In conversation with a prostate cancer nurse

In conversation with a prostate cancer nurse

We spoke with Naomi Mutinda, a registered nurse with 18 years experience who has spent the last 18 months as a prostate cancer specialist nurse.

We spoke with Naomi Mutinda, a registered nurse with 18 years experience who has spent the last 18 months as a prostate cancer specialist nurse.

Why prostate cancer?

"I obtained a Bachelor of Science (Nursing) at Curtin University. I’m passionate about all things men’s health and I value patient-centered care, so I spent 16 years as a surgical urology nurse at Hollywood Private Hospital before moving to become a prostate cancer specialist nurse."

What are some common questions prostate cancer patients have about treatment?

  • “What prostate cancer means? This leads to a discussion of their diagnosis (staging and grading).
  • Treatment options available and their efficacy - which means I can talk about all the treatment modalities for prostate cancer to help enable informed choices.
  • Toxicity profile of each treatment modality and the impact each treatment will have on quality of life. This usually opens a discussion about side effects of treatment and potential  impacts on quality of life.
  • How do we know that the treatment has worked? I answer with a discussion of post treatment surveillance for prostate cancer.
  • What happens if I get side effects? I then discuss interventions available to combat toxicities associated with prostate cancer treatment.” 

Do you have any tips for navigating diagnosis and treatment?

“Because prostate cancers are mostly slow growing I tell patients to take the time to understand their treatment options and what the impact of each could have on their quality of life. [I explain potential] side effects of treatment then try and relate what that might mean in their day-to-day life. [I also recommend] speaking to other people who have been through prostate cancer and hearing their stories, while bearing in mind no prostate cancer is the same.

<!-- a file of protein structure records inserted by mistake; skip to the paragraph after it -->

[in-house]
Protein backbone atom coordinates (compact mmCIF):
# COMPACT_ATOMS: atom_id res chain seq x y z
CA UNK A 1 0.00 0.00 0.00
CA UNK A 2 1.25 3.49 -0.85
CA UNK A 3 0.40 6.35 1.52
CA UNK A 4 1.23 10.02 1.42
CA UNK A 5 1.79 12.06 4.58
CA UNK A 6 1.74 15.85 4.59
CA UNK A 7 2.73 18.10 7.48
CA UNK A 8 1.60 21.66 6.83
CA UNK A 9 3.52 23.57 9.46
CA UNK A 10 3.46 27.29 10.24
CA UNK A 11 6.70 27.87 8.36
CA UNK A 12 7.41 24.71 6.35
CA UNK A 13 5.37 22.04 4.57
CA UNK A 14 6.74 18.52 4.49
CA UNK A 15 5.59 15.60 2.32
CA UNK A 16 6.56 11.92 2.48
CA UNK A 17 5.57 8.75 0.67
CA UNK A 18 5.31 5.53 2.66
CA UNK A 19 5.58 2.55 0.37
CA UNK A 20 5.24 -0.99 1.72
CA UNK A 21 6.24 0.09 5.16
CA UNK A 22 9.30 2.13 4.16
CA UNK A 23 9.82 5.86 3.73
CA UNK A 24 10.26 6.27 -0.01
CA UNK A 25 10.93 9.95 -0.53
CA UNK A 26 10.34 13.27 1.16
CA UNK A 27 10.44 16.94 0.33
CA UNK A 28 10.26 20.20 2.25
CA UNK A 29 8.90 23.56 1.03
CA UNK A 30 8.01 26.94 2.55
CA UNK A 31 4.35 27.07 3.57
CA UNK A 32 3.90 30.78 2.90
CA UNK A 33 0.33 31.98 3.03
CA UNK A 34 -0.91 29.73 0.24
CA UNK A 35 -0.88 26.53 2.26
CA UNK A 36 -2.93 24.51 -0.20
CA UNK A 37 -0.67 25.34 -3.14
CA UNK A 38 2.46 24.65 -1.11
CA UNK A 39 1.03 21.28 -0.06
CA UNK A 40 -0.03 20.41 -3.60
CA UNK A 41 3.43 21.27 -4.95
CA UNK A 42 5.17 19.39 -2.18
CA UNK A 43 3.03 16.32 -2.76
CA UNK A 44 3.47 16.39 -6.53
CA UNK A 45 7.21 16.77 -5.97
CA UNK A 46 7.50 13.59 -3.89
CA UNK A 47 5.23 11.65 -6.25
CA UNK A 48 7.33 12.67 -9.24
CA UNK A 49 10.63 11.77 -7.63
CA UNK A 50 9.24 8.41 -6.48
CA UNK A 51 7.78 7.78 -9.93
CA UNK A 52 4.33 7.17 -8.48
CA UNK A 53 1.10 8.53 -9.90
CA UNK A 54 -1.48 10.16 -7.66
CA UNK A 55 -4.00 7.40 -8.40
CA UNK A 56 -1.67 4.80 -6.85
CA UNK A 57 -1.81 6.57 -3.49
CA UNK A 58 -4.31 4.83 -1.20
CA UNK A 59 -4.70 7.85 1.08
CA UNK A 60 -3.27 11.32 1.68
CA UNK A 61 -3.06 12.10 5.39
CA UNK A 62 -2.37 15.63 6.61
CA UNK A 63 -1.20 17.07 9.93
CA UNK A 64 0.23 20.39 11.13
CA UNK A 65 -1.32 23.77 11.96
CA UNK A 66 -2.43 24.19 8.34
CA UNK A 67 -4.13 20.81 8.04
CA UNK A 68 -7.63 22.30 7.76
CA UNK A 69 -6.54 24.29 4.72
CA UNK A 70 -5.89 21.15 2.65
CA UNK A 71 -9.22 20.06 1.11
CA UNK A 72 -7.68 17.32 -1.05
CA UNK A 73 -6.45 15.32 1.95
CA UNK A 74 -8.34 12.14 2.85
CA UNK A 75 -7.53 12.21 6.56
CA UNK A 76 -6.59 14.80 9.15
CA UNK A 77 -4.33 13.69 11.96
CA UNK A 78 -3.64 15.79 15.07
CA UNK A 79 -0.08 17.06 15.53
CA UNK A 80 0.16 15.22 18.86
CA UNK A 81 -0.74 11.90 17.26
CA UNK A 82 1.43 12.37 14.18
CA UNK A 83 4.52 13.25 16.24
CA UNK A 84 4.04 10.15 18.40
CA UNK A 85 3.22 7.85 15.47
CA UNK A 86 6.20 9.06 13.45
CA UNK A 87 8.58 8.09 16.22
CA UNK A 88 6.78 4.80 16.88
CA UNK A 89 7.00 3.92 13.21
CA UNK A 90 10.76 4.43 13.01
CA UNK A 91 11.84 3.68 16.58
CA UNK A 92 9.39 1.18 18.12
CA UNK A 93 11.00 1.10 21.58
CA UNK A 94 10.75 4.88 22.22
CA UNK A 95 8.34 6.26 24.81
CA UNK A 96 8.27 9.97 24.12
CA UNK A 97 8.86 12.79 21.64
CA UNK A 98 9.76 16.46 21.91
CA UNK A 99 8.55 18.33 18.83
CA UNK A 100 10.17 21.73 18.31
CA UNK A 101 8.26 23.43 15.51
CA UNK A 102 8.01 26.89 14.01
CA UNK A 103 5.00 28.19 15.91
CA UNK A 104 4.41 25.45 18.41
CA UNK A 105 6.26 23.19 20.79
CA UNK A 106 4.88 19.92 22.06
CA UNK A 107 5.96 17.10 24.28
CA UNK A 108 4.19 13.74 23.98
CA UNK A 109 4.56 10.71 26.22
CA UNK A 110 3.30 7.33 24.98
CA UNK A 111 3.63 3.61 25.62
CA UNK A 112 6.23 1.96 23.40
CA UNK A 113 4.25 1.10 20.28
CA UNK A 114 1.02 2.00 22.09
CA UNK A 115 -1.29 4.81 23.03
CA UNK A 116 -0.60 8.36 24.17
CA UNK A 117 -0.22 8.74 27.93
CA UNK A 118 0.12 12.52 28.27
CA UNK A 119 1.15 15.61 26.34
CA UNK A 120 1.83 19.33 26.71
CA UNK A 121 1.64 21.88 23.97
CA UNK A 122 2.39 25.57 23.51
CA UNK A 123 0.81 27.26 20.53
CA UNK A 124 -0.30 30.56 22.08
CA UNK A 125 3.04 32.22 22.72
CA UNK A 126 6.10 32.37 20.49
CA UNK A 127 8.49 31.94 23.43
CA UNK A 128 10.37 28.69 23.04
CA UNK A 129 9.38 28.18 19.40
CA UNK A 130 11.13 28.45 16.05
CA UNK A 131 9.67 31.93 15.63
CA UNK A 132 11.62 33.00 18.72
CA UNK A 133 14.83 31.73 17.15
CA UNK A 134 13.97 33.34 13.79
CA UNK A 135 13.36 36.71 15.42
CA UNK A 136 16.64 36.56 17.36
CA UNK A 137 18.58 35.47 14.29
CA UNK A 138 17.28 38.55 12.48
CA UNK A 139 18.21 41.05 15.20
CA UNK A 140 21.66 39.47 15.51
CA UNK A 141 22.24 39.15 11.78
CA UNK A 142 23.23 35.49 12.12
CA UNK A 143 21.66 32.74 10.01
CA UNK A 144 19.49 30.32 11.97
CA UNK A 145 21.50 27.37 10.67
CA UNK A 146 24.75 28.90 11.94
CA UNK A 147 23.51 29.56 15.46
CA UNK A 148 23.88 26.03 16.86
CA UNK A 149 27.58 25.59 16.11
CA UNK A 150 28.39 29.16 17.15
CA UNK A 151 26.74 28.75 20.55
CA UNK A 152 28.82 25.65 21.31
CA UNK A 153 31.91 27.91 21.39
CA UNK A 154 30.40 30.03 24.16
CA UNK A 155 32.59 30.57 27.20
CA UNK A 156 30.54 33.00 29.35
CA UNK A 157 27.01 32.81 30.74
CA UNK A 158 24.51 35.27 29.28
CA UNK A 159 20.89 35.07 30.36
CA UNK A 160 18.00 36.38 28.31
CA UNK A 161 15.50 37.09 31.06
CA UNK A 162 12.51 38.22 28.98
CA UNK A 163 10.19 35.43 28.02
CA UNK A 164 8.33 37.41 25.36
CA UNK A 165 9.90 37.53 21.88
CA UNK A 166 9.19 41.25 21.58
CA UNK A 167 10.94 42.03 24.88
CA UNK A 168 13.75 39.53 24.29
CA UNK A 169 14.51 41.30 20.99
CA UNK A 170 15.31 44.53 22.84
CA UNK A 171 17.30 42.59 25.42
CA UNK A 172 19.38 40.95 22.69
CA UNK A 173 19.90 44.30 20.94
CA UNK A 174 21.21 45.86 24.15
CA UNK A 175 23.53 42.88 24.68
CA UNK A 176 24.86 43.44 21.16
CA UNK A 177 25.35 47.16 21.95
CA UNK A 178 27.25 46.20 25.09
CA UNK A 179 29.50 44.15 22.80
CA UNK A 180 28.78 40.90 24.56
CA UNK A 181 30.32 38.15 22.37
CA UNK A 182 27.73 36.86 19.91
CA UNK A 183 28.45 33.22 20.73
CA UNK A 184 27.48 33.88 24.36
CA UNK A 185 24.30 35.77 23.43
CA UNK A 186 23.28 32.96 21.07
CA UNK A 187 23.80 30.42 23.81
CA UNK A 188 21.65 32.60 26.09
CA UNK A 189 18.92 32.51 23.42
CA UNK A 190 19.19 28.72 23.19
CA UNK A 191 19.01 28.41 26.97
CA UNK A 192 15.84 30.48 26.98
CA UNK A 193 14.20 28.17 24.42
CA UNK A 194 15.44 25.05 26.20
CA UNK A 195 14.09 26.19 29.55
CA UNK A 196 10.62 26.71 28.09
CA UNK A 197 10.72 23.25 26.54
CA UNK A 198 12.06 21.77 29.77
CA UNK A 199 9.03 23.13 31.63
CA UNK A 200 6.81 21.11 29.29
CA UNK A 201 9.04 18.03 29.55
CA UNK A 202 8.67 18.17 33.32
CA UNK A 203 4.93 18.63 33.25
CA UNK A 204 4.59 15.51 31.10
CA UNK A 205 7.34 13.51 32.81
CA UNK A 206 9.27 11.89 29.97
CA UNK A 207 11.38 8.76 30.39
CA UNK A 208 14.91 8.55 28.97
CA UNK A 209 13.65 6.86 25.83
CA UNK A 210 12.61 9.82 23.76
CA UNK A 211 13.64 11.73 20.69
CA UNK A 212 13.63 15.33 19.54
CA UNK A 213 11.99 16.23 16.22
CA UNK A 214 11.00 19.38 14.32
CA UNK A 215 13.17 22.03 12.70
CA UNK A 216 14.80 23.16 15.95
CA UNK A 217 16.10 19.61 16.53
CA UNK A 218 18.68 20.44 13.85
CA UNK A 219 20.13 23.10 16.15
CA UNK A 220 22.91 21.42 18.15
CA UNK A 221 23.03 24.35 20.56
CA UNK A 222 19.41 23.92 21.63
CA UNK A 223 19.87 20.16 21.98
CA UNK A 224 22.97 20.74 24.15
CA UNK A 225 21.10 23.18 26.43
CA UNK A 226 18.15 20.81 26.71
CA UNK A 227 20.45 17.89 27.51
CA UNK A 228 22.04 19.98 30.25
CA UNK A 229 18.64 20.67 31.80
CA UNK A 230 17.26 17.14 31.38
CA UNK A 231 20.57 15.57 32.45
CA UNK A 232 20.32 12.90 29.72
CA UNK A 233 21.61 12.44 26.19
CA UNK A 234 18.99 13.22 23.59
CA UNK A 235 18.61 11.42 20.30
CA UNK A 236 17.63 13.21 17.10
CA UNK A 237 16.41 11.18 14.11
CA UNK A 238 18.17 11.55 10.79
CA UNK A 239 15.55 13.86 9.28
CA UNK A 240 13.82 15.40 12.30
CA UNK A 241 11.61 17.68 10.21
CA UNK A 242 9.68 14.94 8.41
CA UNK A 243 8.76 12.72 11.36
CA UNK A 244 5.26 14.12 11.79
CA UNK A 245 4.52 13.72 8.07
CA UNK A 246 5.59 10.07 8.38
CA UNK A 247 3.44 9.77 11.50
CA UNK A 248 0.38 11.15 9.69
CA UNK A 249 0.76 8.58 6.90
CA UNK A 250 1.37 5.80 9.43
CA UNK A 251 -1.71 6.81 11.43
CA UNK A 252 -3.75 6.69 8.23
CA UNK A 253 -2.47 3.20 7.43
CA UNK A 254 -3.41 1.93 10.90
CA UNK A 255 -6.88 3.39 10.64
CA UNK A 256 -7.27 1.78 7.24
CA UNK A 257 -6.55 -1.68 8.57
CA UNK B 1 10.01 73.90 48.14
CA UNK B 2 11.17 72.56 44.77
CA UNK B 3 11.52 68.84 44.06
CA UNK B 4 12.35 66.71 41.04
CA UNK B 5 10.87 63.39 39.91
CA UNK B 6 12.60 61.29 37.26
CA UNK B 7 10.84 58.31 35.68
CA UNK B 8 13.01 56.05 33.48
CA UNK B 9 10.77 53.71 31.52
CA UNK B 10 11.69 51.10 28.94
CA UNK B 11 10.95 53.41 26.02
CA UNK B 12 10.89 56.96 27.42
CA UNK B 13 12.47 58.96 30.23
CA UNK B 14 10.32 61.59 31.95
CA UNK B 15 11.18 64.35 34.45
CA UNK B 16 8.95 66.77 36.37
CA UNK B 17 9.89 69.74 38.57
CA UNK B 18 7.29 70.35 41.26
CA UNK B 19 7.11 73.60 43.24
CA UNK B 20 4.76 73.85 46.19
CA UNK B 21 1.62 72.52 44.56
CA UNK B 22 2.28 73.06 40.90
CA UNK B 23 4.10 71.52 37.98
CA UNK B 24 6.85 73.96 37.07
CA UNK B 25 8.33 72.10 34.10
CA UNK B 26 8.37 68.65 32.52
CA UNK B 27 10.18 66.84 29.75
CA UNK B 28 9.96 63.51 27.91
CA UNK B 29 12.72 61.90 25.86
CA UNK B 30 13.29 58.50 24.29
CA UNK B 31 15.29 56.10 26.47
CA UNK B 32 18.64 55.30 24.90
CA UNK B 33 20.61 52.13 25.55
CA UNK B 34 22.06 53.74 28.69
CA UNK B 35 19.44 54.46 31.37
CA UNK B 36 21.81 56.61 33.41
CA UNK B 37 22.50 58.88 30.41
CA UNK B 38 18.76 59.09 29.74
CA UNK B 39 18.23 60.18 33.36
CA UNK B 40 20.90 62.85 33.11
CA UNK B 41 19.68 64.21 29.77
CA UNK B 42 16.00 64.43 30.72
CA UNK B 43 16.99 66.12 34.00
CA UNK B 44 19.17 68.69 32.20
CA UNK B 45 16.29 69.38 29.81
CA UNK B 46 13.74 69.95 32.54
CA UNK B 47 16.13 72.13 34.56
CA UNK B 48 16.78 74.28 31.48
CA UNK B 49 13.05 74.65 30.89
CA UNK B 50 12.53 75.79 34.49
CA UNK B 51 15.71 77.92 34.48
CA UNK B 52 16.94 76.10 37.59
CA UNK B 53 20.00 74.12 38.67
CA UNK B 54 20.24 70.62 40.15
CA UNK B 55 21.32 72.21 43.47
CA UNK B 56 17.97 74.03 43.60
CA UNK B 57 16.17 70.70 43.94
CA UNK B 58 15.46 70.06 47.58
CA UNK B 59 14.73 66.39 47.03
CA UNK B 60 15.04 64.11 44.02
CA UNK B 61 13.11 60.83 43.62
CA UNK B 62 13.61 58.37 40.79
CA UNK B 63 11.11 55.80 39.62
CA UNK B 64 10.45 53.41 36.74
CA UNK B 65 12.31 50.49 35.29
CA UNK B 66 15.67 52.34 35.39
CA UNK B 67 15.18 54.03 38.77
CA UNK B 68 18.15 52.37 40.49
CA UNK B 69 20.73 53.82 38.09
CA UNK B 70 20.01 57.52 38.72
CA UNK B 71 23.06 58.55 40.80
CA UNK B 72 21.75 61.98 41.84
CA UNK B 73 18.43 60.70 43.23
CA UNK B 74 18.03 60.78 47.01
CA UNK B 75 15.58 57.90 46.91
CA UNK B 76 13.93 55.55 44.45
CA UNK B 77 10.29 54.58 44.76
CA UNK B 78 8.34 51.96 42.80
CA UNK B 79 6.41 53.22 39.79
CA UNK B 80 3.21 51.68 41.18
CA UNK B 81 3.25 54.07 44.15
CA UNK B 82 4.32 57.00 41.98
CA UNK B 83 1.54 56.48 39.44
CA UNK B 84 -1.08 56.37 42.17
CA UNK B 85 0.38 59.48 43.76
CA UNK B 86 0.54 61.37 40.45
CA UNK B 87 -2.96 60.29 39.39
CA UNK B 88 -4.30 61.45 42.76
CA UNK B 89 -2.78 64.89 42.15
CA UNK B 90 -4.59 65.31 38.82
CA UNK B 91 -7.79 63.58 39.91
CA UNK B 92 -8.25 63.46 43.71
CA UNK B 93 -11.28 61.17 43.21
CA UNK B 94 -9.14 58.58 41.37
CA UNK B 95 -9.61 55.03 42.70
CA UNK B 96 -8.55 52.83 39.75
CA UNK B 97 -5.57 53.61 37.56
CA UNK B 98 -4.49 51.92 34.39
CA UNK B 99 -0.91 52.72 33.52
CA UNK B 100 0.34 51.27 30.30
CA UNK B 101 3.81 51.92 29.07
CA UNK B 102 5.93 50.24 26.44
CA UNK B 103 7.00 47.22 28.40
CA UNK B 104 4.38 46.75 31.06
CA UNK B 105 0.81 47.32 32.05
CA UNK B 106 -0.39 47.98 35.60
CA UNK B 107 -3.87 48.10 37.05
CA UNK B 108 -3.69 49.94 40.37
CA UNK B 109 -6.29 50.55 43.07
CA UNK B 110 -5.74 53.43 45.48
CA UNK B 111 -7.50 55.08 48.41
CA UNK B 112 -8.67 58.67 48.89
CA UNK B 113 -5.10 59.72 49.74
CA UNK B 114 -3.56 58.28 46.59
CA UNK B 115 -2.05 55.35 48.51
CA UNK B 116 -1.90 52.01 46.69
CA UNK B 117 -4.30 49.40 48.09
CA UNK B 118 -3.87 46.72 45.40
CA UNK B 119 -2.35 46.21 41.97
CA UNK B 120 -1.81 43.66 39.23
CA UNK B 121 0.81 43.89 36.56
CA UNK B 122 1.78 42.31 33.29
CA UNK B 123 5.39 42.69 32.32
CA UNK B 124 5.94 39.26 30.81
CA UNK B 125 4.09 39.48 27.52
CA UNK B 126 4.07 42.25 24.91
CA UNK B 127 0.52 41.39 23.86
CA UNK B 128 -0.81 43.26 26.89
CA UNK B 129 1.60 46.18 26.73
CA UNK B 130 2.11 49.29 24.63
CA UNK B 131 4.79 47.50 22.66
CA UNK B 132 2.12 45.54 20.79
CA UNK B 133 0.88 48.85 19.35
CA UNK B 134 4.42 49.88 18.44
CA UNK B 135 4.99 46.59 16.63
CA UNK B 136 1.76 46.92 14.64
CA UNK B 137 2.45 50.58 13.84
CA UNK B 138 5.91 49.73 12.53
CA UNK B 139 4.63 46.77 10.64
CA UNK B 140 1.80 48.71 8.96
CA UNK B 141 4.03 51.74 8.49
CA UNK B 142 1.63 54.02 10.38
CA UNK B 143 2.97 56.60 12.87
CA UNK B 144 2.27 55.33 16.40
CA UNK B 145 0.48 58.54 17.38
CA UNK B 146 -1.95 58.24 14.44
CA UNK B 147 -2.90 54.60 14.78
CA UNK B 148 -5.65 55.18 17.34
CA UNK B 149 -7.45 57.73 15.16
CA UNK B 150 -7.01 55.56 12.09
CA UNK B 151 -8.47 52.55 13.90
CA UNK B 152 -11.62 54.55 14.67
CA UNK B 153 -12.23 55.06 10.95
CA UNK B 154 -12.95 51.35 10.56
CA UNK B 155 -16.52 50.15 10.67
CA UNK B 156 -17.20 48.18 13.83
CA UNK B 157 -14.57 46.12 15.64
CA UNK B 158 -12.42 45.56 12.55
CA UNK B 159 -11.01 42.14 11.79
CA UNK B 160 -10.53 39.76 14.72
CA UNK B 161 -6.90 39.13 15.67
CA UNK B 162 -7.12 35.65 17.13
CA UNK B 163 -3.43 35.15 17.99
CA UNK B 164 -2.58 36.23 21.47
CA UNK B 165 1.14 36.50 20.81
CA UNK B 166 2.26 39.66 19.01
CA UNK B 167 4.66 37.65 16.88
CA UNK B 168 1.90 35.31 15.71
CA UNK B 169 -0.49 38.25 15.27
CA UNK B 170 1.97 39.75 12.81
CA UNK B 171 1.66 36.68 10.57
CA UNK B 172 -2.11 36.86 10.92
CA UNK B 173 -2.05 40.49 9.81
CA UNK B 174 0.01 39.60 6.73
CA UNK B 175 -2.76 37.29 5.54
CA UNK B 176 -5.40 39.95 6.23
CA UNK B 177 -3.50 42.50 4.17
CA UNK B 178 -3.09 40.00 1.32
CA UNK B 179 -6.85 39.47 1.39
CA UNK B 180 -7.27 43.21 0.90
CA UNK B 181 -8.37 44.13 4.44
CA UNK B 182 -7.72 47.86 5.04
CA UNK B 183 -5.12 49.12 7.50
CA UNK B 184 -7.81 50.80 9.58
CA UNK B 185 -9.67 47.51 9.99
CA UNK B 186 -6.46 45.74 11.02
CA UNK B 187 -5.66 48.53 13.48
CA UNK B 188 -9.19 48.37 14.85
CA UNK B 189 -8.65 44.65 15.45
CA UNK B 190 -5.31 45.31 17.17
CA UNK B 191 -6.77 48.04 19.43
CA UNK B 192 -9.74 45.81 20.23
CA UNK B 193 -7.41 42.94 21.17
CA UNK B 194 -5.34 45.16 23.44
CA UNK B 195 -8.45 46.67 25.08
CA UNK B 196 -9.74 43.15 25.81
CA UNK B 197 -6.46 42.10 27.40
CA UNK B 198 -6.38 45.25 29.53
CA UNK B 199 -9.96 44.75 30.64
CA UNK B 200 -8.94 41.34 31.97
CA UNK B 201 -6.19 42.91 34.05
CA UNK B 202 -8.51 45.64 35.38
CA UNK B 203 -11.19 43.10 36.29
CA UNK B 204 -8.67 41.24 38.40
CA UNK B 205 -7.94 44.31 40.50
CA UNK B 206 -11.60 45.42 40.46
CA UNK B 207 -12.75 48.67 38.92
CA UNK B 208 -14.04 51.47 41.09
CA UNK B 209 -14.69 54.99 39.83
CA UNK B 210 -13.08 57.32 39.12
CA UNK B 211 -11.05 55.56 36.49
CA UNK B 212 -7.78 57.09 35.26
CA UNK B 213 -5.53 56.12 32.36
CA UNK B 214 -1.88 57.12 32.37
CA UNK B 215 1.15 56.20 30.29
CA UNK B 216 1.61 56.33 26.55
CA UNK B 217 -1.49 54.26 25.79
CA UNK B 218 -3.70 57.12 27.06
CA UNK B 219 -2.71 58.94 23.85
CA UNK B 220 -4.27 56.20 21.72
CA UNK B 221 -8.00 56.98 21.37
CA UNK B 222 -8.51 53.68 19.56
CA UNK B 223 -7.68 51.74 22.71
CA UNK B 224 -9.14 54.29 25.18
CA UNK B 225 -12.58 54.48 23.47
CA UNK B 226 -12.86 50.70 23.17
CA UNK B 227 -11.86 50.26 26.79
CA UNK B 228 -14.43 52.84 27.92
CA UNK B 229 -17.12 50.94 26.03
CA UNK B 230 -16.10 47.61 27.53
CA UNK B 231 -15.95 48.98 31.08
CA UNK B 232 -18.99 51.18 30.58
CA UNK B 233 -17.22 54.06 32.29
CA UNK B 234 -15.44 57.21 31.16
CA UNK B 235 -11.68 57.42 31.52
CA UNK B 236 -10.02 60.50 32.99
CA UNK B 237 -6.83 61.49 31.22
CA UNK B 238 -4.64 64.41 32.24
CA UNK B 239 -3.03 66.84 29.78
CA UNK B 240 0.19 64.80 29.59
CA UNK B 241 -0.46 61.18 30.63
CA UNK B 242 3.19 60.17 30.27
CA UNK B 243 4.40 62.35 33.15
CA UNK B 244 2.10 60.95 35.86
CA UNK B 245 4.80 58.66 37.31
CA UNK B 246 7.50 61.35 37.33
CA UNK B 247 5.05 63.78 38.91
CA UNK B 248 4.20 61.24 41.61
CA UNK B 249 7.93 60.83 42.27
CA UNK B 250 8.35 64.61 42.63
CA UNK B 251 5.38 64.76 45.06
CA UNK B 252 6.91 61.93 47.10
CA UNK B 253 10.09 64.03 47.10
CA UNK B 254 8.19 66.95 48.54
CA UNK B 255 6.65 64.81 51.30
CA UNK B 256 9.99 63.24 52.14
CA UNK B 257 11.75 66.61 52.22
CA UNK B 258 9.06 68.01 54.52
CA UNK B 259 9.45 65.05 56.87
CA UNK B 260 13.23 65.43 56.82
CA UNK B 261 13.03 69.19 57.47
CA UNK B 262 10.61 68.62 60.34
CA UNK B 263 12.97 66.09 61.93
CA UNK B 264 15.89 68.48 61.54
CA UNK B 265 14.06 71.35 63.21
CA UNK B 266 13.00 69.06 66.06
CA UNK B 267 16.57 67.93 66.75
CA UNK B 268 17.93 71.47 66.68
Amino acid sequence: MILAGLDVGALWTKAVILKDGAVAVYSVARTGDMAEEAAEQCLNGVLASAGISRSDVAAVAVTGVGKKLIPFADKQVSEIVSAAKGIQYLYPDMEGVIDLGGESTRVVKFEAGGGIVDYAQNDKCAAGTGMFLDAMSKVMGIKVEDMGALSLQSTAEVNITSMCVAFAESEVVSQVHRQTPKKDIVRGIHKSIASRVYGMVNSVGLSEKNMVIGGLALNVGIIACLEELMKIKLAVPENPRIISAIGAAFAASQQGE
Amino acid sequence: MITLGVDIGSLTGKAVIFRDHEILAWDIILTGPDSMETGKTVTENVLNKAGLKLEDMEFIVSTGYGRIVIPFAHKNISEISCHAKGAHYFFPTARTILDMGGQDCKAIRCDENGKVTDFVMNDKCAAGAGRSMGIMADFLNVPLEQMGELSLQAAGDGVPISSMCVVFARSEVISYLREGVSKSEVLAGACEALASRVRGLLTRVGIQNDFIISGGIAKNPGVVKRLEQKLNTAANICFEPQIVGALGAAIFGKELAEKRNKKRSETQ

If they choose to google their prostate cancer diagnosis, use reliable websites like the Prostate Cancer Foundation of Australia (PCFA). [I offer a] ‘tool kit’ for reliable and peer-reviewed information.”

Do you have any tips for those who have finished treatment?

“If you experience side effects from treatment, please reach out to your treating team. There is almost always something that can be done about bothersome side effects.

Another free resource for patients is the Prostate Cancer Specialist Nursing Service available to patients Australia wide. The prostate cancer specialist nursing service is an expert point of contact and can assist with the following:

  • Education and support
  • Coordination of care and treatment
  • Emotional and psychological support
  • Connecting you with a local support group near your area
  • Management of treatment side effects such as bladder, bowel, and sexual dysfunction
  • Follow up after treatment for rehabilitation and ongoing care.”

You can find more information about these resources here.

What are you working on at the moment to improve patient experience?

“I am working on improving care and outcomes for patients by drawing from the experiences of patients themselves. Each appointment is an opportunity for learning and improvement. I also enjoy listening to various podcasts on men’s health and attending conferences and educational sessions on men’s health.” 

Prostate cancer

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This blog is provided for information purposes only. It is not a substitute for your own healthcare professional's advice. It should not be used to diagnose, treat, cure or prevent any disease. Any medical procedure or treatment carries risks. Individual treatment outcomes and experiences will vary.